Innovation will be a key driver of growth for the carveout of Nestlé’s frozen pizza business, PAI Partners managing partner Frédéric Stévenin told PE Hub Europe.
Paris-based PAI (via its PAI Mid-Market Fund) and Swiss conglomerate Nestlé announced in late April that they are forming a joint venture based on Nestlé’s frozen pizza business in Europe. The new business, which does not yet have a name, will be headquartered in Germany and will operate two manufacturing facilities, one in Nonnweiler, Germany, and the other in Benevento, Italy. PAI and Nestlé will have equal non-controlling stakes with equal voting rights.
“Frozen pizza is an attractive category,” said Stévenin. “It’s a cheap way for people to get access to a quality meal.”
It is also a category that, according to Stévenin, has been “a bit unloved”, particularly in Europe, leaving the segment without a lot of capital expenditure to optimise factories or drive innovation. “To some extent, the whole industry is going through a significant change,” Stévenin explained. “Labour costs are driving change in manufacturing, especially in robotics. Private equity is good at driving that transformation.”
Nestlé’s frozen pizza brand Buitoni Fraîch’Up made headlines in March 2022 following the detection of E. coli bacteria in the dough. The outbreak is suspected to have caused the death of two children and poisoned 50 other people, several newspapers reported, including Le Monde. Nestlé presented a plan at the end of March 2022 to permanently cease manufacturing and sales by the Société des Produits Alimentaires de Caudry site in northern France. A Nestlé spokesperson stated that the closure process is ongoing.
The new joint venture will produce and market pizzas under the Buitoni brand, the spokesperson said, adding that the JV will be run independently, but quality and safety of products is of the highest priority for the partners.
A source close to the transaction said that Nestlé’s closure of its French frozen pizza business was not related to the joint venture with PAI.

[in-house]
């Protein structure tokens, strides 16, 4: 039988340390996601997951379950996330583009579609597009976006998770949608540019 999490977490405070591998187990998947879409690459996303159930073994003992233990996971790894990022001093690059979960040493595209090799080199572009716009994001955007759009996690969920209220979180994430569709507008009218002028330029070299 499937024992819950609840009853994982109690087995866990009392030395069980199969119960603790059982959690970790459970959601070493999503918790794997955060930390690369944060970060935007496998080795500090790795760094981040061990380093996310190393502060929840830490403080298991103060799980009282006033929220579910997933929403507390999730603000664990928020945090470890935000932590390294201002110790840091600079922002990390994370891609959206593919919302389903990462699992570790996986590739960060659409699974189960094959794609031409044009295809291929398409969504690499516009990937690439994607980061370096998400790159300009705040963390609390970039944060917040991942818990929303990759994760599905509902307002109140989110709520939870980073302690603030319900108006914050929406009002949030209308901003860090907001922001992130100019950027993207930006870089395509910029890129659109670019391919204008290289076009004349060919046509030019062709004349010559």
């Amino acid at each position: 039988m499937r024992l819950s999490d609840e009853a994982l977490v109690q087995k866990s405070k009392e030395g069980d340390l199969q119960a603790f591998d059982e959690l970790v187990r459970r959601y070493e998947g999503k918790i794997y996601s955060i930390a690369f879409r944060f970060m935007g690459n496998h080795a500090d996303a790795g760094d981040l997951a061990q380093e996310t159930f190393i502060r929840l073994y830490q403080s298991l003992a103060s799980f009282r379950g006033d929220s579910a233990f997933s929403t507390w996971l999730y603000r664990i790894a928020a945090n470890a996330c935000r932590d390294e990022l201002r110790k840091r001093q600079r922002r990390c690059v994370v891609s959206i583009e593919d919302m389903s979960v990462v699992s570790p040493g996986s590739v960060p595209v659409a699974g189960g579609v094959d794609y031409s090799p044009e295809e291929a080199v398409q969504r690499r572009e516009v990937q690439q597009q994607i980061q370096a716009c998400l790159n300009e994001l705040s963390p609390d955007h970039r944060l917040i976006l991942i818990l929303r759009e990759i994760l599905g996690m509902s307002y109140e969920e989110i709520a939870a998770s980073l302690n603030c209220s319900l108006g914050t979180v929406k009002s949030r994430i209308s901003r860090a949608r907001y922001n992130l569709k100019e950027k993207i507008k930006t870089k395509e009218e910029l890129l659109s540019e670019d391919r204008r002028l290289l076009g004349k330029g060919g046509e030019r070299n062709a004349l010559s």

Under the joint venture, product innovations will focus on toppings, new shapes and packaging concepts. “There is sizeable growth in what we call the sharing concept, similar to multi-packs in UK snacks,” said Stévenin.
Deals in the food sector seem to be picking up speed in 2023, while food inflation is hitting record highs. “Looking at the deals we’ve seen recently, there haven’t been deals in consumer durables, which is impacted by the current prices,” said Stévenin. “But you’ve seen people buying into the stability of the sector.”
Food’s position as a consumer staple is another reason Paris-based PAI believes in the sector. “In certain circumstances, consumers will trade down in food,” Stévenin explained. “They will move from a premium brand to a less premium brand, but they will still consume.”
“Food as a sector is exposed to inflation but has the means of passing the prices to the consumer, with some lag.”
Carving a slice
PAI became aware of Nestlé’s pizza business through its Froneri deal, a business also born from a joint venture with the Swiss food and beverage company. Nestlé and PAI combined forces in 2016, putting together the two companies’ ice cream activities throughout Europe and other countries. “The beauty of a corporate partnership is the aligned interest; inevitably sometimes you face challenges, but you sit down together and find a solution,” said Stévenin. “It’s a win-win.”
For Nestlé, this new partnership allows the company to refocus its portfolio in Europe without exiting the category of frozen pizzas entirely.
Not all carve-outs are the same, however. The complexity of a carve-out deal depends on how autonomous the business already is from the large corporate. “In this case, pizza is very integrated within Nestlé,” said Stévenin. “It will take some time.”
Add-ons are expected. PAI has identified several attractive companies in pizza across Europe and has plans for consolidation in the market. “In a category like pizza, bringing branded and private-label propositions under the same roof, for retailers and consumers, is an attractive way to create a better business,” Stévenin explained.
“We will look at markets where pizza consumption is mostly frozen, rather than chilled, where we can leverage scale,” he added.
Stévenin highlighted a “key factor” that frozen pizza has over chilled foods: agility. “Frozen pizza can be shipped quite easily across distances,” he said. “It has a long shelf life. If you build capacity and knowledge in the right place, you can effectively expand the business.”